- Small Professional Theatre Agreement (“SPT”). The SPT agreement, which has long been available in other parts of the country, would now be permitted for productions in Los Angeles County in venues with a capacity up to 349 seats. There is no budget cap per production, no limitation on the length of the rehearsal period and no restriction on the length of the performance run. The agreement provides for salary payments ranging from $229 to $664 per week, based on the maximum number of weekly performances, with pension and health contributions required. The Agreement requires future rights based on the producer’s future involvement with any subsequent production and would also require basic workplace standards.
- Hollywood Area Theatre Agreement (“HAT”). The HAT is an existing collective bargaining agreement for use in Los Angeles theatres of 349-499 seats. There is no budget cap per production, and no restriction on the length of a performance run. Productions may rehearse for no fewer than 2 ½ weeks. The agreement provides for salaries between $229 to $582 per week and based on a 5-performance week (up to three additional performances may be purchased), with salary increases every 20th week of employment. The agreement requires pension and health benefit payments, future rights based on the producer’s future involvement with any subsequent production and would also require basic workplace standards. The HAT agreement is an all-Equity agreement.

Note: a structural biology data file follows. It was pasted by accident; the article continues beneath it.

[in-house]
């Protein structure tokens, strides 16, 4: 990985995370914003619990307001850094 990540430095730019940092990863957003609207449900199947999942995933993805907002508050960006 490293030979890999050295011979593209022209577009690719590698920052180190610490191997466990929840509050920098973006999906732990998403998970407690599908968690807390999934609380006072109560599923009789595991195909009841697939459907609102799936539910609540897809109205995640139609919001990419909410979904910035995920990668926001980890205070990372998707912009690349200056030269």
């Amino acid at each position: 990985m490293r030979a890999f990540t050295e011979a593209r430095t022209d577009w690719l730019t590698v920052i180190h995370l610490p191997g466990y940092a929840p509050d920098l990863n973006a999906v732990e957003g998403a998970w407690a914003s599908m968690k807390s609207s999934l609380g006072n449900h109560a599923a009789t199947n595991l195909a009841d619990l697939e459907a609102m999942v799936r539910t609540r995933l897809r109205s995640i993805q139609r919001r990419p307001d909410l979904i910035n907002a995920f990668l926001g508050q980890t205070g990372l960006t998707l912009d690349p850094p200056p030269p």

The union has spoken. Now—both for those who embrace the challenges and opportunities of these new rules, and for those who would organize against them—the real work begins.